LONDON -- Six-time champion Roger Federer secured the final spot in the semifinals of the ATP World Tour Finals, coming back to defeat Juan Martin del Potro 4-6, 7-6 (2), 7-5 on Saturday. His reward? A clash against Rafael Nadal on Sunday. For Federer, who seems to be in the process of reconciling his disappointing year, making it out of group play at the season-ending tournament was a positive development.
"Clearly the goal is always to win every tournament," he said. "But I think I had to be slightly more realistic in recent weeks and months. I knew that sometimes just getting a few rounds into the bag was positive."
Earlier this week, a tournament program sold a Federer day match as "An Afternoon of Elegance," but his week at the O2 Arena has been anything but effortless. A grittier Federer replaced the days of comfortable, easy, perfunctory displays of showmanship en route to victory. He's been muttering a lot to himself. His brow has been stuck in a seemingly permanent furrow, and I've lost count as to how many times an inexplicably errant shot has been followed by an angry shake of the head or an exasperated look to the heavens.
In a round-robin match against Novak Djokovic, he battled back to steal a second-set tiebreaker, only to fizzle in the third set and lose. His straight-set win over Richard Gasquet wasn't as convincing as the 6-4, 6-3 scoreline would indicate. And against del Potro he looked lost at times, falling behind 1-5 in the first set, 1-3 in the second set and 0-3 in the third set, yet came back every time to close the gap and pressure his bigger-hitting opponent, who struggled with his own consistency. Both men looked weary after three straight weeks of play, but Federer was able to fight through it.
"I was really getting angry at myself [after falling behind 0-3 in the third set], how I could just play a loose game, why is this happening," Federer said. "I'm trying to focus so hard for it not to happen, and it did."
As the match began, Federer struggled with his rhythm off the ground. His net play bailed him out, particularly in the second set. After getting an early break, del Potro threw in a bad service game to let Federer get back on serve. With a few vintage backhand stab volleys, Federer crept back to run away with the tiebreaker, 7-2. He went into the third set 17-for-20 at the net. Despite an early wobble in the third set where he was broken in his first service game, he seemed to regain his confidence.
"I wasn't in many of his service games, so I kind of felt like probably I will get one more chance to break back," Federer said. "It's exactly what happened. Once on even terms, I was able to play a little bit more freely."
He found his forehand just in time and his scrambling defense out wide put just enough pressure on del Potro to earn some key misses. Federer covered his forehand wide as well as he has all year. Earlier this week, Djokovic said he thought Federer had lost a step this year, but as Saturday's match progressed, his speed and rhythm got better.
"He [played] great when I was up in the score, and he deserved to come back in both sets," del Potro said. "But in the end, when you have to be focused and find the winners, I made the mistakes, and he was there really focused to take the chance."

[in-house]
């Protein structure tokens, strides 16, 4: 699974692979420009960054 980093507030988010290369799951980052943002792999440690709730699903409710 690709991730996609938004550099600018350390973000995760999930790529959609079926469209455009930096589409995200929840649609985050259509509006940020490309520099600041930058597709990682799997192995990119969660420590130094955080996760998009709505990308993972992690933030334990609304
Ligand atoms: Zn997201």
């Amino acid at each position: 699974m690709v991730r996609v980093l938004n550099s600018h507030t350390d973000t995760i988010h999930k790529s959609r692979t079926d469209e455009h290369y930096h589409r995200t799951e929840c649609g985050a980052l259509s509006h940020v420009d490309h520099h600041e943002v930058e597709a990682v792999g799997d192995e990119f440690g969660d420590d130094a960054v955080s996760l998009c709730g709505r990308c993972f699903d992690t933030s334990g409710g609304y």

Said Federer: "I think it's one of those matches he probably should have closed out, [but I] found a way. I also played actually good tennis coming back into the match."
On Sunday, Federer will face Nadal for the 32nd time. Nadal leads the head-to-head 21-10 but Federer is 4-0 on indoor hard courts, with all four wins coming at the World Tour Finals. When a reporter recalled that indoor stat, Federer effectively shrugged. He knows how well Nadal has played this season and that his own play has been too unpredictable. Federer will have less than 24 hours to recover for the match.
"I just have to have the right mindset to give it one last go, maybe play with a little less pressure than I have in previous matches maybe with him," Federer said. "I just feel like I need to look at it more as being an underdog a little bit because of circumstances, because of my year, because of his year. Maybe that free swinging is what I kind of need to do a little bit more tomorrow."
Djokovic will meet Stanislas Wawrinka in the other semifinal. They have played two memorable matches this year, a five-set thriller at the Australian Open and another five-setter at the U.S. Open. Djokovic won both, as well as an easy 6-1, 6-4 victory last week in the quarterfinals of the Paris Masters. Like Federer, making the semifinals was a major accomplishment for Wawrinka, who was the seventh qualifier but was able to advance with victories over No. 3 David Ferrer and No. 6 Tomas Berdych. This marks the first time two players from Switzerland have made the semifinals at the World Tour Finals.
Reflecting on his fantastic season, Wawrinka couldn't point to one specific thing he's doing better to mark his improvement.
"When you win, you get more confident, so you feel better on the court," he said after defeating Ferrer. "When I feel good physically, I can play better tennis, so technically I'm much better."
Djokovic, the defending champion, is going for his 20th straight since the U.S. Open. He has looked motivated all week. The Serb has won 13 consecutive matches against Wawrinka dating to 2006. But Wawrinka says he believes he can beat anyone when he steps on the court, a clear change from his confidence in the past.
"I think tennis, it's more than one thing," he said. "It's like a puzzle. You have to put all the pieces together. That's what happened for me this year."Prediction